Etouffée, New Orleans on my mind

With Mardi Gras approaching, we decided to make étouffée last weekend. New Orleans must have been on our minds.

Cajun dishes such as étouffée are hearty stews made with rustic ingredients.

Cajun dishes such as étouffée are hearty stews made with rustic ingredients.

I wasn’t so keen on the idea because I didn’t get home from errands until 6 p.m. Saturday, and that’s when the Intrepid One and No. 2 son proposed making the spicy Cajun stew. I was about to balk — let’s just get on with a simple meal, I was about to say — when they showed me they had prepped everything, and all I had to do was put it together, following the recipe from Saveur’s April 2013 issue. Things were looking better when I saw bowls of chopped scallions, onions, green pepper and celery. I looked around and saw a cutting board with finely chopped garlic, thyme and parsley. And the other ingredients were on the counter, ready to be called into service.

OK, I was on board, big-time. All I had to do was get the rice cooker going, make a green salad and put the étouffée together.

Étouffée comes from the French étouffer, to smother or to suffocate, according to the “Food Lover’s Companion.” It is a hearty stew of vegetables and seafood, often Louisiana crayfish, made with a roux as its base.

I’m glad I didn’t settle for simple. This recipe is fabulous, company worthy and not that hard to make.

Crawfish (or in our case shrimp) étouffée

4 slices bacon, finely chopped
8 tbsp. unsalted butter
6 scallions, finely chopped
3 cloves garlic, finely chopped
2 stalks celery, finely chopped
1 yellow onion, finely chopped
1 large tomato, finely chopped
1 green bell pepper, minced
1 ½ tsp. finely chopped thyme
1 tsp. paprika
½ tsp. cayenne pepper
2 bay leaves
Kosher salt and freshly ground black pepper, to taste
¼ cup flour
2 ½ cups fish or chicken stock
2 lb. parcooked peeled crawfish tails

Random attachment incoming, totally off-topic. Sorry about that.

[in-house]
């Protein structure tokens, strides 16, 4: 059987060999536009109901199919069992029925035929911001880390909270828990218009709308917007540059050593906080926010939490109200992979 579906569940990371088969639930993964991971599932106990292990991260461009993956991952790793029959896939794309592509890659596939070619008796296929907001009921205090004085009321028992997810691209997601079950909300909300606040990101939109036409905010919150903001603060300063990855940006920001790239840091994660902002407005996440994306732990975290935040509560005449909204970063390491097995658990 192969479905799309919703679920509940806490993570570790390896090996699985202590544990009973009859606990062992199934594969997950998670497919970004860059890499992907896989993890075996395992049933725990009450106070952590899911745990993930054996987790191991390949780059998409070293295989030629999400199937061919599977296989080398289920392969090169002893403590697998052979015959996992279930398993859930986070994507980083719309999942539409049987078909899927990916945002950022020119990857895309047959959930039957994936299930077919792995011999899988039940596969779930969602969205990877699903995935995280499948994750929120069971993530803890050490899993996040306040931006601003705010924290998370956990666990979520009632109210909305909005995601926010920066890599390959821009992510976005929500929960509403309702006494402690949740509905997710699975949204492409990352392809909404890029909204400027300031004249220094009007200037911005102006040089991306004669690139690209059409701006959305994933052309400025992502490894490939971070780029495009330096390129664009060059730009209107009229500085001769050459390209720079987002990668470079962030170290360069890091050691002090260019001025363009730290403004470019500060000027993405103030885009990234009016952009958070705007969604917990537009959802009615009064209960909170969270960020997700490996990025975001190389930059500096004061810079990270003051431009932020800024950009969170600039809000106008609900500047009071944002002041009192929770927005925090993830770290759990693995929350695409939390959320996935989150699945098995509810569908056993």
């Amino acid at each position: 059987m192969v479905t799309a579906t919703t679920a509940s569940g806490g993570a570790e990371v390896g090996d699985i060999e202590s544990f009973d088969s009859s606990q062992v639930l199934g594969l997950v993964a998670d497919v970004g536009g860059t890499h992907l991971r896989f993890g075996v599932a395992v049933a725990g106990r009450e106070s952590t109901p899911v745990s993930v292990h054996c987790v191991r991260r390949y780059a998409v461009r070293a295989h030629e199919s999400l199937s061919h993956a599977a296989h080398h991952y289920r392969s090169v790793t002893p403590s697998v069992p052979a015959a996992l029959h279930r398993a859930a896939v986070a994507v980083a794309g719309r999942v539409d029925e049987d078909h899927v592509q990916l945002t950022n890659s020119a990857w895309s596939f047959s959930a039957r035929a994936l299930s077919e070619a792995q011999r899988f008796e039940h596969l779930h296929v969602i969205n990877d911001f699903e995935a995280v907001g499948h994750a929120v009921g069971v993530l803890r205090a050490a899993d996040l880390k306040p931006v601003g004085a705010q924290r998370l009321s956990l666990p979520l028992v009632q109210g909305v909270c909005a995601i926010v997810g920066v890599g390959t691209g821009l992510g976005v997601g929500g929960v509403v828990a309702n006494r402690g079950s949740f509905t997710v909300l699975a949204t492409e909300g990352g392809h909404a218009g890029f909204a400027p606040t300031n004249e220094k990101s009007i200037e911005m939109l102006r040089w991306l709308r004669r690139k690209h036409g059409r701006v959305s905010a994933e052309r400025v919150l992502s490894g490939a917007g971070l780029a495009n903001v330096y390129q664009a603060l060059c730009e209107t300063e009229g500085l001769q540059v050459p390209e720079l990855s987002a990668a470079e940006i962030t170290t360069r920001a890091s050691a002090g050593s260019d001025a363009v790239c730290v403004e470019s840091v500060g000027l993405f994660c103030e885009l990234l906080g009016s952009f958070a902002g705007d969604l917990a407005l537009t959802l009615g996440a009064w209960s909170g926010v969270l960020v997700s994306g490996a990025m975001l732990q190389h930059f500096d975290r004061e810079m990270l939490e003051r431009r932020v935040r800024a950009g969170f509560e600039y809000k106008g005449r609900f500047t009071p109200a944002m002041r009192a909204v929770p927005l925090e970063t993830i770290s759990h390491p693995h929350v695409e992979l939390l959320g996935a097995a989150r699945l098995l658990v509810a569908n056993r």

⅓ cup heavy cream
3 tbsp. Original Louisiana hot sauce, plus more for serving
2 tsp. Worcestershire sauce
⅓ cup finely chopped parsley, plus more for garnish
Cooked white rice


Heat bacon in a 6-qt. saucepan over medium-high heat until rendered, 3 minutes. Add butter, scallions, garlic, celery, onions, tomatoes, and peppers; cook until soft, 7 minutes. Stir in thyme, paprika, cayenne, bay, salt, and pepper; cook 1 minute. Stir in flour; cook 2 minutes. Add stock and bring to a boil; reduce heat to medium and cook until reduced by one-third, 12 minutes. Add crawfish; cook until hot. Stir in cream, hot sauce, Worcestershire, and parsley; serve with rice and more hot sauce.

 — Saveur, April 2013



Janet Cleaveland

Janet Cleaveland

What happens when a retired journalist spends a lot more time in the kitchen than in past years? She tries new dishes and jumps at the chance to write a blog about food, family and good times. My kids are grown now, but I'll be looking back at how they learned to cook, what recipes my husband (the Intrepid One) and I are experimenting with, and how food and conversation make for happy times in the kitchen. I worked for The Columbian for 15 years as a copy editor and another 10 elsewhere, though I didn't start out as a journalist. I thought I wanted to teach English literature. My husband grew up in Clark County, and I've lived here since 1983. My kids have grown and left home. Like my husband of 52 years, our adopted chocolate Lab would never pass up a chance for a tasty meal.

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